Welcome to Tasmania
Australian's have looked to Tasmania as being decades behind them. "Old fashioned, quaint, behind the times and remote"; so that's what you thought? - huh!!
But did you know, this place has turned all of this into a masterful tapestry for visitors to explore, indulge and experience? Let’s take a snapshot on how to do more in Tasmania - (ok Facebook lovers and social sharers – this is for you):
Here are our top 5 things we think will help you get the most out of your trip. And some need not cost you a cent.
Tasmania brings Australia's colonial history back to a point that can raise your awareness, through imagination, at the very convict sites of Port Arthur, where it all happened, with its tragic, gripping and haunting stories. Just imagine.
Hobart's Battery Point let's you soak up the atmosphere with others, sharing in this historic harbourside treasure at a local pub, tasting the local brews and wines, as if you were from the neighbourhood in the 1800's, in all of its unconventional, disreputable, raffish past (meant in a nice way).
Don't stop there. The convict bridges built at Ross, Richmond and Campbell Town, and Launceston's quality heritage houses constructed before the Tasmanian Tiger became extinct are there to be seen, and they don’t cost a cent to touch. The stone and timbers were taken mostly from the local areas at the time. To touch and feel it will be your link into the past.
No wonder UNESCO declared the Tasmanian Wilderness a World Heritage site. It is unique and special.
There are the bright, white sandy beaches and granite, lichen covered rocks along the east coast of Tasmania. Massive cliffs along the east-south road at Devils Kitchen will have your jaw drop out of your car window. Be nice, Tasmania has a lot of Devils [ including a furry variety – see the next few paragraphs].
Then there are the towering, bleak alpine ranges of Cradle Mountain - St Clair National Park.
All around, you can access great walks, rivers, beaches, waterfalls, old growth forests, phenomenal views and much, much more. If you do some exploring after dark, you may bump into some Tasmanian Devils, at dusk Penguins returning to their homes and in the days, watch dolphins and seals at play.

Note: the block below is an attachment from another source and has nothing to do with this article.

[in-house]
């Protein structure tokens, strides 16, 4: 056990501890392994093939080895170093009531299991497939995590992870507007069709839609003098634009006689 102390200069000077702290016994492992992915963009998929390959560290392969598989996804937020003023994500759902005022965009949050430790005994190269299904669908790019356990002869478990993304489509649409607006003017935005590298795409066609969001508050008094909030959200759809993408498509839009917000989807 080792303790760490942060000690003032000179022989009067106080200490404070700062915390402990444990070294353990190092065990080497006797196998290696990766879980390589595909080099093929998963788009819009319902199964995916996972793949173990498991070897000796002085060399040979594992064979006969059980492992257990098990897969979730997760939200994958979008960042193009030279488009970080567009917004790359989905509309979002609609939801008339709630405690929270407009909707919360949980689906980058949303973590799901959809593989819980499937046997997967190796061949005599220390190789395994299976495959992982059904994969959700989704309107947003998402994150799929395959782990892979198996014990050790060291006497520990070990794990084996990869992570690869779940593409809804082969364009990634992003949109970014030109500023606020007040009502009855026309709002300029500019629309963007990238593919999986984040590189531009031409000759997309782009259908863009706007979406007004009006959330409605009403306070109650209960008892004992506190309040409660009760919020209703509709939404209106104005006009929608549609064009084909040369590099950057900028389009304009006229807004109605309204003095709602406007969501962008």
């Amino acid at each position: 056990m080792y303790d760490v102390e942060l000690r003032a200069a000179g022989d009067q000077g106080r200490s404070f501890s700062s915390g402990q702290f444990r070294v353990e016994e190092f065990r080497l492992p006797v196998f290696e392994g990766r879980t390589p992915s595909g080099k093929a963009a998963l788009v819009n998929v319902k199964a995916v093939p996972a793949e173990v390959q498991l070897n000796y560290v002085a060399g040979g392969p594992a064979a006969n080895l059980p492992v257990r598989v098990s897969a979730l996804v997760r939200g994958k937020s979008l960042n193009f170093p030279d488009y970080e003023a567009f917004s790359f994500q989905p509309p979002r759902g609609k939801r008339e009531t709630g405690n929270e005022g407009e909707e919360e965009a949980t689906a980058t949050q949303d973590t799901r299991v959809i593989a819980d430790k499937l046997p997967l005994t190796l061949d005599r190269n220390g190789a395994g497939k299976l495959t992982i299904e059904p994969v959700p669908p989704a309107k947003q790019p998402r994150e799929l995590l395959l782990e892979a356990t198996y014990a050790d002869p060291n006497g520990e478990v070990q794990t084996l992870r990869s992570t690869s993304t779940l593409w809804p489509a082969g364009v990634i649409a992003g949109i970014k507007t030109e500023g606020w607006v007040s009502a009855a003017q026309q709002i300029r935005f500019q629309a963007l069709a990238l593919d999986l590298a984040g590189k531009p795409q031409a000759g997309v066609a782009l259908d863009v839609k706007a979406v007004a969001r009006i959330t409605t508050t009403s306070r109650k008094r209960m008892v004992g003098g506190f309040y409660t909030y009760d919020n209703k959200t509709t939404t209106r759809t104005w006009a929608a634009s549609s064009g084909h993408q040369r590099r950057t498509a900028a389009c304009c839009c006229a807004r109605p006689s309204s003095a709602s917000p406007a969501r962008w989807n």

Called the Apple Isle, there’s more to this island than fantastic juicy apples crushed into a keg of crisp cider served in a glass at one of the historic pubs.
Tasmania exports World class seafood, bread, fruits, whiskey, craft beer and cheeses that the French cheese-makers have come to respect. Many passionate natural producers invite you to their doors to sample the produce and buy as farm-gate supplies, so make sure if you are driving around to leave some spare room in the boot of your car.
If you want to experience food at its varied best, served at the best places on the island, book into any one of a great number of top restaurants to see what the local chefs have done with this smorgasbord of ingredients. Your taste buds will be transformed with the natural flavors that make up the dishes.
With wine, beer, food, arts and music, Tasmania packs a party that punches well above its weight. The docks in Hobart often host events such as the Taste of Tasmania, and heritage fun of the Wooden Boat Festival.
Art and crafts gets a cultural exposure during the MONA FOMA and Ten Days on the Island festivals. Launceston also plays host to the Festivale which showcases the best in Tasmanian food.
If nature, food and wines, historical stories and remoteness need something extra to spark the heart, you won’t be disappointed.
The locals have put together some incredible venues to stay at, where you can indulge the sense further with luxury, private, personalized boutique or very romantic accommodation, blended with all of the above.
Accommodation in Tasmania - Options